NGC 1569 is a dwarf irregular galaxy found in the Camelopardalis constellation. It is one of the best known starburst galaxies in the sky. It was first discovered by William Herschel on November 4, 1788. NGC 1569 has an apparent visual magnitude of 11.9 lies at a distance of 11 million light years.
The galaxy’s spectrum is blueshifted, which means that NGC 1569 is moving toward our solar system, unlike most other galaxies, which have redshifted spectra and are therefore moving away from us (because the universe is expanding).
NGC 1569 is undergoing a burst of star formation, one more intense than in any other galaxy in the Local Group. The star forming activity in NGC 1569 is believed to have started more than 25 million years ago. Even though the rate at which new stars are formed in the galaxy has declined in the last 10 million years, it is still quite high.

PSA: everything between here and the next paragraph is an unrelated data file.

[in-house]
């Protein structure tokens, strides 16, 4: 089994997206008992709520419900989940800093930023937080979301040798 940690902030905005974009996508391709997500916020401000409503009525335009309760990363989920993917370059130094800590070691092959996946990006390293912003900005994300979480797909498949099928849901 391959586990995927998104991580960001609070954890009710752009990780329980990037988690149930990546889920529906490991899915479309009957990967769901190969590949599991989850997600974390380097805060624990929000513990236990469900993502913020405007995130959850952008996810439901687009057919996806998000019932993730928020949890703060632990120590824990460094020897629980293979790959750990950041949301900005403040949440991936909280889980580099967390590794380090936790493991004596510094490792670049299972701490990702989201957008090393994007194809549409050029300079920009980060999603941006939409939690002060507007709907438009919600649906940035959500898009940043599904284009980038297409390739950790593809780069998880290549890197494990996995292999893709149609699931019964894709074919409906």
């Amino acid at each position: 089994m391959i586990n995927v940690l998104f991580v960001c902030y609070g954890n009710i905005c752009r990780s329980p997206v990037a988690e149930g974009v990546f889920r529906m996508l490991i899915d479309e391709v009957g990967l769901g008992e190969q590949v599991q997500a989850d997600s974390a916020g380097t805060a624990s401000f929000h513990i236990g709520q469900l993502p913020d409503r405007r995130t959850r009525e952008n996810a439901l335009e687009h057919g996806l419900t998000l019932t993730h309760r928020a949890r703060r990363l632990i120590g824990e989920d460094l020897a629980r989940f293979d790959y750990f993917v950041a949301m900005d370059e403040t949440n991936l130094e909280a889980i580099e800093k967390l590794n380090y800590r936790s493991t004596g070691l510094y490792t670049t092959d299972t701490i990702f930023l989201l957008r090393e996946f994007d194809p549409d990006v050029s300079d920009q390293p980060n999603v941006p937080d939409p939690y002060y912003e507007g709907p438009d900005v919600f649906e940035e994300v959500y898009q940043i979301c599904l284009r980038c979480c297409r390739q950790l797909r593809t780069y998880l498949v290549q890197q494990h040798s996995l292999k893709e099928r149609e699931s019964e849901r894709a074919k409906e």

The starburst activity is believed to be so intense because NGC 1569 lies in the middle of a group of galaxies centered on the spiral galaxy IC 342, and the gravitational interactions are causing the gas in NGC 1569 to compress, which in turn is causing such furious starburst activity within the galaxy.
NGC 1569 is also notable for the massive star clusters discovered in it, each containing over a million stars.
The galaxy is believed to lie close to the Local Group of galaxies. Its coordinates in the sky are 4h 30 m 49.1s (right ascension), +64°50’53” (declination).